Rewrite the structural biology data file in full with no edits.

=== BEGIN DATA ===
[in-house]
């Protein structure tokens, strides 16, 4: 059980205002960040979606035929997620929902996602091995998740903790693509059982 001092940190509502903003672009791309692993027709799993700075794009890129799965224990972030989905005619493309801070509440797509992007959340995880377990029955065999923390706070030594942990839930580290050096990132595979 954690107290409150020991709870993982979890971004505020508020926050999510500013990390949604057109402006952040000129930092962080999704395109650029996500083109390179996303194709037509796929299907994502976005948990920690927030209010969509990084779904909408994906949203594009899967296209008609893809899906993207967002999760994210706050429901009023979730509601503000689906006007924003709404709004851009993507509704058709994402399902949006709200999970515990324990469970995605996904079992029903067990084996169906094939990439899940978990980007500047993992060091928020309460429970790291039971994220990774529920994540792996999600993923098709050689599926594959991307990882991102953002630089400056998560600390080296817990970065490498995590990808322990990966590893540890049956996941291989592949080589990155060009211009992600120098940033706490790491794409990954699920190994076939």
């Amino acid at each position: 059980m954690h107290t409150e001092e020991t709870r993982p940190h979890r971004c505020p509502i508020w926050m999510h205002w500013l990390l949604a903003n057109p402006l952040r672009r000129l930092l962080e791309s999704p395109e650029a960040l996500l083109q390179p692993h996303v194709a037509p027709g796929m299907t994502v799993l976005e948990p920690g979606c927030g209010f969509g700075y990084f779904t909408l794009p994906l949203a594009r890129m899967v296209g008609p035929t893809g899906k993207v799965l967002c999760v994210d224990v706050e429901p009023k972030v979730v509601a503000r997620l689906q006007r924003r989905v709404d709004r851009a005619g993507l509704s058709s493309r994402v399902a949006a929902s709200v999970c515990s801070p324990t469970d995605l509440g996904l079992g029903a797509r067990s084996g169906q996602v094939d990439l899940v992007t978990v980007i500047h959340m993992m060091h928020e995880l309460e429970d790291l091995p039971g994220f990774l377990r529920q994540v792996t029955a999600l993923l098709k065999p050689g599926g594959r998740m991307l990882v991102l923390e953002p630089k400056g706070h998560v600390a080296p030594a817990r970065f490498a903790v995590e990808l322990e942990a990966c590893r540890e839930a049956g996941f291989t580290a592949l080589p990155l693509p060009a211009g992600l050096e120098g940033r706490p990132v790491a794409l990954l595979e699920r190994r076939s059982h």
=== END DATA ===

[in-house]
């Protein structure tokens, strides 16, 4: 059980205002960040979606035929997620929902996602091995998740903790693509059982 001092940190509502903003672009791309692993027709799993700075794009890129799965224990972030989905005619493309801070509440797509992007959340995880377990029955065999923390706070030594942990839930580290050096990132595979 954690107290409150020991709870993982979890971004505020508020926050999510500013990390949604057109402006952040000129930092962080999704395109650029996500083109390179996303194709037509796929299907994502976005948990920690927030209010969509990084779904909408994906949203594009899967296209008609893809899906993207967002999760994210706050429901009023979730509601503000689906006007924003709404709004851009993507509704058709994402399902949006709200999970515990324990469970995605996904079992029903067990084996169906094939990439899940978990980007500047993992060091928020309460429970790291039971994220990774529920994540792996999600993923098709050689599926594959991307990882991102953002630089400056998560600390080296817990970065490498995590990808322990990966590893540890049956996941291989592949080589990155060009211009992600120098940033706490790491794409990954699920190994076939």
């Amino acid at each position: 059980m954690h107290t409150e001092e020991t709870r993982p940190h979890r971004c505020p509502i508020w926050m999510h205002w500013l990390l949604a903003n057109p402006l952040r672009r000129l930092l962080e791309s999704p395109e650029a960040l996500l083109q390179p692993h996303v194709a037509p027709g796929m299907t994502v799993l976005e948990p920690g979606c927030g209010f969509g700075y990084f779904t909408l794009p994906l949203a594009r890129m899967v296209g008609p035929t893809g899906k993207v799965l967002c999760v994210d224990v706050e429901p009023k972030v979730v509601a503000r997620l689906q006007r924003r989905v709404d709004r851009a005619g993507l509704s058709s493309r994402v399902a949006a929902s709200v999970c515990s801070p324990t469970d995605l509440g996904l079992g029903a797509r067990s084996g169906q996602v094939d990439l899940v992007t978990v980007i500047h959340m993992m060091h928020e995880l309460e429970d790291l091995p039971g994220f990774l377990r529920q994540v792996t029955a999600l993923l098709k065999p050689g599926g594959r998740m991307l990882v991102l923390e953002p630089k400056g706070h998560v600390a080296p030594a817990r970065f490498a903790v995590e990808l322990e942990a990966c590893r540890e839930a049956g996941f291989t580290a592949l080589p990155l693509p060009a211009g992600l050096e120098g940033r706490p990132v790491a794409l990954l595979e699920r190994r076939s059982h």